Enemies of Holiness: The pope discusses two subtle enemies of holiness. The first enemy is called Contemporary Gnosticism. By Contemporary Gnosticism he refers to those whose faith is focused on the understanding of knowledge. A person’s spiritual perfection is measured not by the information or knowledge they possess, but by the depth of their charity. “Gnostics do not understand this because they judge others based on their ability to understand the complexity of certain doctrines (GE, 37).” These Christians try to control God through their intellect.

A second enemy of holiness is Contemporary Pelagianism. In the history of the Church, the Pelagianists believed that Christians could earn salvation through their own efforts rather than through relying on the mercy of God. Contemporary Pelagianists “ultimately trust only in their own powers and feel superior to others because they observe certain rules or remain intransigently faithful to a particular Catholic style.” (Evangelii Gaudium, 94) Instead we should understand that none of us are perfect and we all need God’s grace to live faithfully. Our focus in life should be to live in love and to passionately communicate “the beauty and joy of the Gospel and seek out the lost among the immense crowds that thirst for Christ.” (Cf. Evangelii Gaudium, 95)

The pope states that in the beatitudes, Jesus explained with great simplicity what it means to be holy. In the beatitudes we are given a portrait of Jesus and our daily lives are to reflect his life. Each beatitude teaches us who is truly happy and holy.

The Beatitudes and Matthew: The beatitudes call us to a “radiant interior freedom” (GE, 69) in which we accept God’s will for us. Holiness is characterized in the beatitudes in the following ways: Holiness is dealing with others with a sense of meekness and humility. Holiness is suffering with others and reaching out to them in their suffering. Holiness is working for justice even if we do not see the fruit of our labor. Holiness is giving, helping and serving others as well as forgiving and understanding them. Holiness is freely living out love with our whole heart. Holiness is building peace in our relationships, our communities and in our world. And finally, holiness is accepting “daily the path of the Gospel even though it may cause us problems…” (GE, 94).

The pope then offers Matthew 25:31-46 as a second Gospel passage that is central to the meaning of holiness. Matthew 25:31-46 expands on the beatitude which calls one to be merciful. This scene calls us to care for those who are most in need. We are to not separate caring for those in need from our personal spiritual lives. We are to recognize, protect and cherish the dignity of all human beings. In short mercy is central to holiness.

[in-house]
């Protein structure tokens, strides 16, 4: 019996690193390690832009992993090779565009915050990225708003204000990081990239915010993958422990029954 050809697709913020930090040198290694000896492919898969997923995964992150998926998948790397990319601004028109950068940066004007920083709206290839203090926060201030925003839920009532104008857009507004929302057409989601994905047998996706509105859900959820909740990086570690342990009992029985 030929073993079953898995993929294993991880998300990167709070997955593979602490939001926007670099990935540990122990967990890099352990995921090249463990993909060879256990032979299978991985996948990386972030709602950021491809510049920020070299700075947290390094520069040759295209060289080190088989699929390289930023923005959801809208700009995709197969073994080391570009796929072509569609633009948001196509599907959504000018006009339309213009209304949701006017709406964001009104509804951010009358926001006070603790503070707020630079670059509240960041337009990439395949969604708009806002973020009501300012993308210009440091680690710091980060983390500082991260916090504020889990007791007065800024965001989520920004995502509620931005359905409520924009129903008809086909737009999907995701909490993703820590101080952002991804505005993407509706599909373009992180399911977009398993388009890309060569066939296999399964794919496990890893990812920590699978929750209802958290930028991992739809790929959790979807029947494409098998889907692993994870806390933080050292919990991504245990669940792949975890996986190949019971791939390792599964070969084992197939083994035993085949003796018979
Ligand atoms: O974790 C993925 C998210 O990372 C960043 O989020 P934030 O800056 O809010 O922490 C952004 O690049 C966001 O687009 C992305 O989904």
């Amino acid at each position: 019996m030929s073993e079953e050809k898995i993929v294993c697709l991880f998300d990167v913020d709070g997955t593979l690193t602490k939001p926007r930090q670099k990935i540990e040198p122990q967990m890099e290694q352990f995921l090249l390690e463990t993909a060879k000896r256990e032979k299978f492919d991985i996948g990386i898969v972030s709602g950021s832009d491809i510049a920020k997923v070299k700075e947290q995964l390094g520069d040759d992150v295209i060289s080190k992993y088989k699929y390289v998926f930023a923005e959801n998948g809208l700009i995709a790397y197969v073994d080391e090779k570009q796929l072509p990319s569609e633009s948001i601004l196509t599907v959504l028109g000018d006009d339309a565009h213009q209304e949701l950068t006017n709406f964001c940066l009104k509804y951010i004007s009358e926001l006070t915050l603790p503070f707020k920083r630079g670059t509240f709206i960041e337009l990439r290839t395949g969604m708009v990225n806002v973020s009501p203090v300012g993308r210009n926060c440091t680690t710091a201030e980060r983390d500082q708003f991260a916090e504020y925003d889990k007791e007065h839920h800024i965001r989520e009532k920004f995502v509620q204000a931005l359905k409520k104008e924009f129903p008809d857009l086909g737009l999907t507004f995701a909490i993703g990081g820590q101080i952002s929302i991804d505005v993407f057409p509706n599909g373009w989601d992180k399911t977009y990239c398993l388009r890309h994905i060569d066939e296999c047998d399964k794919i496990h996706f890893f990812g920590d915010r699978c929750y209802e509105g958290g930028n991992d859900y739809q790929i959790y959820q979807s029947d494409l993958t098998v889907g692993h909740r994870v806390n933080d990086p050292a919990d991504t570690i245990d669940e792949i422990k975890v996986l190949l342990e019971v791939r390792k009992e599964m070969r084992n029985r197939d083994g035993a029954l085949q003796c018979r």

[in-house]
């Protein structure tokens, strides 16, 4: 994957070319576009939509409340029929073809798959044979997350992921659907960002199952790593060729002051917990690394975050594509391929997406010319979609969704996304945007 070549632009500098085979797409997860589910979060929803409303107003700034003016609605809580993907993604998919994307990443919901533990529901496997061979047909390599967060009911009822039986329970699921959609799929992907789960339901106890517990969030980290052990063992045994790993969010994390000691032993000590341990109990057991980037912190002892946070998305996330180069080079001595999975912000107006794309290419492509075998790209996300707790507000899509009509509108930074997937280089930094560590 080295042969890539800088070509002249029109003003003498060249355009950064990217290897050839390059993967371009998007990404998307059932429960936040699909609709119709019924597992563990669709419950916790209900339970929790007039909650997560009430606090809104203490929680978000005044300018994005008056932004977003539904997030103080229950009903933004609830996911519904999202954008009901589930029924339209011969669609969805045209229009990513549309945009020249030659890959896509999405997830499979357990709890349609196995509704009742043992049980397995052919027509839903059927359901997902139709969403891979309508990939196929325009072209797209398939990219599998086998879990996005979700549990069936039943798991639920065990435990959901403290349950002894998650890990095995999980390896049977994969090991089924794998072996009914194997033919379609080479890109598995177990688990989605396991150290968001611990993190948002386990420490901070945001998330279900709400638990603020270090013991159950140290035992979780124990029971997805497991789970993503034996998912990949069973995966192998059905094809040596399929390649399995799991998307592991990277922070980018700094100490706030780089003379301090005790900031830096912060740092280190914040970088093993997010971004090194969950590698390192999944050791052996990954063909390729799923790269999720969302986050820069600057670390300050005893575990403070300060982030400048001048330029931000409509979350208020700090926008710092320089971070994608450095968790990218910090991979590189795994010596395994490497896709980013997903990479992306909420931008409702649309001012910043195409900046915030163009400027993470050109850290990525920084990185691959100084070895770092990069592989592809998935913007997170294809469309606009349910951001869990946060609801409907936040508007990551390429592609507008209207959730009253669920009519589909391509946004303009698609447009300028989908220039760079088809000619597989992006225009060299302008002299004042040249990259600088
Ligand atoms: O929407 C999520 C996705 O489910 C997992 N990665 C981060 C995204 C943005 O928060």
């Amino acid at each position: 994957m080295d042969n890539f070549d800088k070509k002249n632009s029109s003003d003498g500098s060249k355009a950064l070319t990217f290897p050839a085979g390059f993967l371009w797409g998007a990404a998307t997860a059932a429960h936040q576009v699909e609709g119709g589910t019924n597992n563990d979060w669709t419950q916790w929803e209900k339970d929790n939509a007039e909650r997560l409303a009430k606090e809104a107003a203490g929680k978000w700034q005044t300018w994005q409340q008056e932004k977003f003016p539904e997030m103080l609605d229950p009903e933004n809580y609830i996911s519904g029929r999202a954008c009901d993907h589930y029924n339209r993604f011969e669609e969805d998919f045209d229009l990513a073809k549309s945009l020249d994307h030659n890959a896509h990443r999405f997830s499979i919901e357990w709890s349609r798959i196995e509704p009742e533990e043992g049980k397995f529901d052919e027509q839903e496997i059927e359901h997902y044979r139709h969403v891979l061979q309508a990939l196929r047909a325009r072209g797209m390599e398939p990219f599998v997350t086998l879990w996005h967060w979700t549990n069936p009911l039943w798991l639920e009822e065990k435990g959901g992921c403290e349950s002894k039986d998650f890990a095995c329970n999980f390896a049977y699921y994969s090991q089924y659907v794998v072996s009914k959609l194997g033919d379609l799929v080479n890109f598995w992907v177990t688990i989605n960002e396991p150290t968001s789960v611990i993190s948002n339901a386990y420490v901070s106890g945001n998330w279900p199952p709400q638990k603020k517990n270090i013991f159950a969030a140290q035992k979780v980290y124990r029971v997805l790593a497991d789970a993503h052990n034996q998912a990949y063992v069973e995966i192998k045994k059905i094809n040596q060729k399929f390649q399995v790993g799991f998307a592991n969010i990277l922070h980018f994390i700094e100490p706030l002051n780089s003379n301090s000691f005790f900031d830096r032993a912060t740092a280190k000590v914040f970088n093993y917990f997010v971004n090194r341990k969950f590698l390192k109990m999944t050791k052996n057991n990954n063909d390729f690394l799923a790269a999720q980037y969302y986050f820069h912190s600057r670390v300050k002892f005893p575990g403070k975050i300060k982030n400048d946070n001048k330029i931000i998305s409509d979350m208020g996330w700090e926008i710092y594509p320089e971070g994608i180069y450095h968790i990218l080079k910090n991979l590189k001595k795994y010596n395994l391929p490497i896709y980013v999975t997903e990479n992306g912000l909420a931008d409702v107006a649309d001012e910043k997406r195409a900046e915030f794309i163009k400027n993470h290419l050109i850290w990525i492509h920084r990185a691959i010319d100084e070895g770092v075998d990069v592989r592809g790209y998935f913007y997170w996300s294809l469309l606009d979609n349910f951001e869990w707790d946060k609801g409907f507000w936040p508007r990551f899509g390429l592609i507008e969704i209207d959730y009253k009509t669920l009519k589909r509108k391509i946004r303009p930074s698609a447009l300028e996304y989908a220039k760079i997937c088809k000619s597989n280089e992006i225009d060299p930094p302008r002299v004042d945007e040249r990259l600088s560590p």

Signs of Holiness: My favorite chapter is that in which the pope discusses the Signs of Holiness in today’s world. He sees these signs of holiness as being important given certain dangers and limitations present in today’s culture. The pope invites us to live out the following Signs of Holiness: 1) Perseverance, Patience and Meekness; 2) Joy and a Sense of Humor; 3) Boldness and Passion; 4) Living Holiness in Community; and 5) Living in Constant Prayer.

Discernment: The pope ends the document by calling us to prayerful discernment. Discernment refers to figuring out God’s will for us. We are called to listen to the Lord through Scripture, the Magisterium of the Church, others and reality itself. This discernment is to help us recognize and “better accomplish the mission entrusted to us in our baptism (GE, 174).”

May Gaudete et Exultate assist us in better living out the holiness to which God has called us. •

Second Collection for September

by Fr. Rothell Price

Collection Dates: September 1st & 2nd 

he second collection in the parishes and churches of our diocese this month is for The Catholic University of America. We ask the Catholic faithful of our diocese to join with the Catholic faithful across our country to make Catholic higher education possible. You may not have a child, grandchild or great grandchild at Catholic University, but every student at CUA is your son, daughter, grandchild, brother and sister in the family of our Catholic faith. When you make a gift to the students and faculty, academic and service programs, and foundation and operations at CUA, you empower The Catholic University of America community to grow and strengthen its capacity to offer a world class education unlike any other.

The Catholic University of America collection prepares and strengthens the current and next generation of apologists who explain the Catholic faith and social teaching to the rest of the world. Your gift supports scholarships for students who need financial assistance. Please support the next generation of Catholic leaders for our Church and nation – including those studying to become our future priests and religious men and women.

Since 1903, The Catholic University of America has been greatly blessed by the generosity of parishioners around the country through the National Collection. James Cardinal Gibbons, the first chancellor of CUA and ninth Archbishop of Baltimore, once called this collection, “the people’s endowment.” I ask you to take his words into your heart. Join your contribution to that of faithful parishioners across our country to spiritually and academically prepare this and future generations of students, particularly those who have financial need.

More than 12,000 priests and religious are proudly identified as alumni of CUA. Hundreds of priests and religious attend CUA each year, furthering their charge to engage in ongoing religious formation. The Catholic University of America’s mission centers on the discovery of knowledge and truth through excellence in teaching and research, all in service to the Church – a service that is greatly needed today. University faculty and scholars promote Catholic Social teaching and through their research and discourse, help form the Church’s response to challenging social issues of our time.

Please give generously to The Catholic University of America collection. Your heartfelt participation in the second collection is joined to the generosity of CUA alumni, friends, faculty and staff. Your donation strengthens the Catholic University’s mission and extends its reach. Your contribution helps our national university move forward, ensuring that current students and future graduates can continue to be God’s light in our world.

Learn more at collection.cua.edu. •